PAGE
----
Andrology is defined as the area of scientific study concerned with the masculine constitution and the diseases of the human male. This implies especially the study of diseases of the male organs of reproduction and aspects of fertility.
Because of the current demographic trends, andrology increasingly will be concerned with problems of aged males, as well as those males in the "crisis decade" (the 50s) entering into an "andropause," or a putative male climacteric. While many critical issues of health and drug therapy of importance to men are not necessarily restricted to that sex, in this article we will consider only those topics that are exclusive to male patients.
Primary and secondary male structures
The primary reproductive organs of the male are the paired male gonads-the testes-which produce not only the male hormones, or androgens, but also the reproductive cellsthe spermatozoa, or sperm cells. Gonadal function is activated from the pituitary by hormones called gonadotropins.
In turn, the penis (by which sperm is transferred during coitus) and adjunct organs needed for semen secretion (the seminal vesicles and the prostate) are maintained in development and function by the testicular hormone, testosterone.
In embryogenesis, androgens are responsible for normal virilization of the urogenital tract. At puberty, gonadotropins from the anterior pituitary evoke continuing production of androgens, which in turn act locally on the cells of primary tissues and organs to support their development during puberty and to initiate the production of semen. In addition, they support the development of secondary structures in the male genital tract, such as the prostate.
In general, the androgens are responsible for expression of the male phenotype by also acting systemically, influencing development of not only skeleton, skeletal muscles, and dermal structures but also such other diverse structures as the vocal cords.
Texture of the skin as well as hair follicles of the scalp, beard, and body are under the influence of the male hormonal regulation. Size and shape of the skeleton, the nature of its musculature, and the level of body fat and its distribution are influenced to achieve the classical male habitus with its contrasts to the habitus of the female.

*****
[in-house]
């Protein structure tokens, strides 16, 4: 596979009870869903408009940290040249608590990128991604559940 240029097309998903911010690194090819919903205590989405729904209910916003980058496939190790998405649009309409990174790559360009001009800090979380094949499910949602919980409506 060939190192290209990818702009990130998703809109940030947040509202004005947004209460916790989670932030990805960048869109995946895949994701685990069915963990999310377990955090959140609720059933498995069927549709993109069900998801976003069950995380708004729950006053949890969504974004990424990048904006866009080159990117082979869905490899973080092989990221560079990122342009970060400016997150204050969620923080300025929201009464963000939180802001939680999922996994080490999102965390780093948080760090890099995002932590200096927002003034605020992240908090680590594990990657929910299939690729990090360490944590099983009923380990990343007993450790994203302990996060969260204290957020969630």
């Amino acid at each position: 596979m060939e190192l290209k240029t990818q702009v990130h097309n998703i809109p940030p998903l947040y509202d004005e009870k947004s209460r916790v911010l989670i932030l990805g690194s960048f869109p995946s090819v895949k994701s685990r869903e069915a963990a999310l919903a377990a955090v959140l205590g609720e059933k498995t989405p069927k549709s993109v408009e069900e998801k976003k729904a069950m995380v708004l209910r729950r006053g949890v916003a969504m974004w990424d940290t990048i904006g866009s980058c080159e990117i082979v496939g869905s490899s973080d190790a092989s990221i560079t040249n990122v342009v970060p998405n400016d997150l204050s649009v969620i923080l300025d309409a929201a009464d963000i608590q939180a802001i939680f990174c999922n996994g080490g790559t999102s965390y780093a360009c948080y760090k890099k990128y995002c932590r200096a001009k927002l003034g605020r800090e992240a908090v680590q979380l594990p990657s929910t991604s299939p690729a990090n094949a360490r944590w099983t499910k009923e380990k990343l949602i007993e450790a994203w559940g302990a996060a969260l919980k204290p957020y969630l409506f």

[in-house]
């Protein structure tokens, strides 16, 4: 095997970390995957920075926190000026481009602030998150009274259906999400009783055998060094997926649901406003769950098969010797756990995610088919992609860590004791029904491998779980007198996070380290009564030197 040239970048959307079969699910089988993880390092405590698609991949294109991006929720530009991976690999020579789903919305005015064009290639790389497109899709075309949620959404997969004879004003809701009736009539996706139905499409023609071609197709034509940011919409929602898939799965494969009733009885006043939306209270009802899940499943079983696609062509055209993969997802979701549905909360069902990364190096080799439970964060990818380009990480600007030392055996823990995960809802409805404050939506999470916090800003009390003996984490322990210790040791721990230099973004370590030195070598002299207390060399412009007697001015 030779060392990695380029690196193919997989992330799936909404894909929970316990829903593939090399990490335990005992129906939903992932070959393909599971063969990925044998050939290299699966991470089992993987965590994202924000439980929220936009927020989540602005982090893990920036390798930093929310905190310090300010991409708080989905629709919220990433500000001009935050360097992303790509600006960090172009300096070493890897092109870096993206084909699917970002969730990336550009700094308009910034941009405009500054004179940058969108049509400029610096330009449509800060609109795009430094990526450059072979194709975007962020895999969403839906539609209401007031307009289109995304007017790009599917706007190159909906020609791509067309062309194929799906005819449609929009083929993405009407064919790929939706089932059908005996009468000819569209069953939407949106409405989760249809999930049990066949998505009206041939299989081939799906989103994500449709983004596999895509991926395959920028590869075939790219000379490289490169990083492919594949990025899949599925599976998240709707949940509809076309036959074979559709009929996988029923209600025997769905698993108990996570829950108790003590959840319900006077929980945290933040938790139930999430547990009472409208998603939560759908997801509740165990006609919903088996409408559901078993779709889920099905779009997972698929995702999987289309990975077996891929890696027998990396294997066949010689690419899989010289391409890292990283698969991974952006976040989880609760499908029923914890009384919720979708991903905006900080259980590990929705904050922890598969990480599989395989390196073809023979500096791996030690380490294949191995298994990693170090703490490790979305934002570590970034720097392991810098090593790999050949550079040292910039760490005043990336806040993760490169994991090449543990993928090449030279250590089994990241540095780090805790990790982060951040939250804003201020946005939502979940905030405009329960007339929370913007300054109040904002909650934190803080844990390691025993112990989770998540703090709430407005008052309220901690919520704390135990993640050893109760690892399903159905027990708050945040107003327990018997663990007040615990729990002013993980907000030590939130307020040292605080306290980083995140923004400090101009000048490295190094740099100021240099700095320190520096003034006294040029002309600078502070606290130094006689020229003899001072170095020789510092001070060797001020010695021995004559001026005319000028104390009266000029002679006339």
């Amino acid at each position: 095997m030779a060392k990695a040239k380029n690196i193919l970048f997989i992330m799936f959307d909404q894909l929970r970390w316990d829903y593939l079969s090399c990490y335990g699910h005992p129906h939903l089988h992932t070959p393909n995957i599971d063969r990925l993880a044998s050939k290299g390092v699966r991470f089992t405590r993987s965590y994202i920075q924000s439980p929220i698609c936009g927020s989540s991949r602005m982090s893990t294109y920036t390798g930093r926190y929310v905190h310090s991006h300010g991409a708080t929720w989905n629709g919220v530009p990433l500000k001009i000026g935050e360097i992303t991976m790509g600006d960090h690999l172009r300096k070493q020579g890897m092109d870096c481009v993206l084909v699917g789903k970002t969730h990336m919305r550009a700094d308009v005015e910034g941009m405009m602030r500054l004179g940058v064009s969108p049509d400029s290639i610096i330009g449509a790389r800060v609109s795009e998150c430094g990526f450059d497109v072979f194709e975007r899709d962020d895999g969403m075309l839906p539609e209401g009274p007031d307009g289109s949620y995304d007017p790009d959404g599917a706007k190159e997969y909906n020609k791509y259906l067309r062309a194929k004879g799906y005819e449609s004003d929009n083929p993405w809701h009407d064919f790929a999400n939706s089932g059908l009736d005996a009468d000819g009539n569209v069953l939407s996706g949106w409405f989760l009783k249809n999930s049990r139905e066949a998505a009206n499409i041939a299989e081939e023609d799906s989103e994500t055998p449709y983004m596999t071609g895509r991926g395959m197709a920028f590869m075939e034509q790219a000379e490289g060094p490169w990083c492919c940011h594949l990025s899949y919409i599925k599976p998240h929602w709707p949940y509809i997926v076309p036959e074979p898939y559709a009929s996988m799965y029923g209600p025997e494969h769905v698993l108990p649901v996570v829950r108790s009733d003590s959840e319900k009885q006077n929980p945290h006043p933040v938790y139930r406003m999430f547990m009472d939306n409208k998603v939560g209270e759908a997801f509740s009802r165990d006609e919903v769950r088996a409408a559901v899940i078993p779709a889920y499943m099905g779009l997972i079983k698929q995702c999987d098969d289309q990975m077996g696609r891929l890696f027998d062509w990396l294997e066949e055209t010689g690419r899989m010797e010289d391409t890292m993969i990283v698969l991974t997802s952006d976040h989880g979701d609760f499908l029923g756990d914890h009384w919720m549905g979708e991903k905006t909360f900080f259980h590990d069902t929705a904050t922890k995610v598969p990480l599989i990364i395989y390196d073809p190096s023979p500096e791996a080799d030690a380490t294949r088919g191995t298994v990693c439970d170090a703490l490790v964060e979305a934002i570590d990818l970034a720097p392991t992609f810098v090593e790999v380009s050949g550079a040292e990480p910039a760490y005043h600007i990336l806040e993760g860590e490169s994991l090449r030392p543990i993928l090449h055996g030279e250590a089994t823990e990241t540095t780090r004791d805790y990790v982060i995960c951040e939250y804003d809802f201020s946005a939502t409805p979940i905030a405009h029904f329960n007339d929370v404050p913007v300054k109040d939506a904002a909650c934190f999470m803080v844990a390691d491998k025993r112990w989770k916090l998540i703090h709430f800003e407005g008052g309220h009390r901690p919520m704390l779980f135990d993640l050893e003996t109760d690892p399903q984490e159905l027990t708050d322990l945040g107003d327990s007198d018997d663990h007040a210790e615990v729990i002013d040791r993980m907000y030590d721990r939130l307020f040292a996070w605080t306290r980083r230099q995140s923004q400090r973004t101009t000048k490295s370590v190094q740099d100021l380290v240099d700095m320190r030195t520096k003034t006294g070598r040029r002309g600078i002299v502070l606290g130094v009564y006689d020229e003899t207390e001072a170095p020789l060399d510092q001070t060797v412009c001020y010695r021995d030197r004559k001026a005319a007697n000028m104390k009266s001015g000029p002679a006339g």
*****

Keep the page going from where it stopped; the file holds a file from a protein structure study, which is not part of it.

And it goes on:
The androgens are hormones consisting mainly of testosterone and its reduction product, DHT (dihydrotestosterone). Both of these molecules bind to and activate androgen receptors, but DHT has greater affinity for the receptor and thus comprises a more potent androgen.
Conversion of testosterone occurs under the influence of the enzyme known as 5alpha-reductase (5AR), which occurs in two forms. Distribution of this enzyme-its levels and the form present--differ across various organs. It is most abundantly present in the prostate, the skin, and the reproductive tissues and organs, making these areas more vulnerable to the effects of androgens. This explains certain later-life, age-related responses to longterm hormone presence, namely, benign prostatic hyperplasia (BPH) and male-pattern baldness-genetically determined, hormone-dependent alopecia. Excess hair growth in older men on areas other than scalp, such as orifices of ears and nose, is another such effect of longterm androgen action.
Testosterone is the predominant circulating form of androgen, occurring primarily (98%-99%) in the globulinbound form; thus, most of it is unavailable to tissue cells. Another important metabolic route for testosterone is its conversion to estradiol and estrone by enzymes known as the aromatase complex, found most abundantly in adipose tissue, liver, and certain nuclei of the central nervous system. The molecules that have undergone 5-alpha reduction, however, are not susceptible to metabolism to an estrogen.
When the testes diminish their normal output of testosterone, secretion of an androgen from the adrenal cortex, dehydroepiandrosterone (DHEA), may become of increased physiological significance. …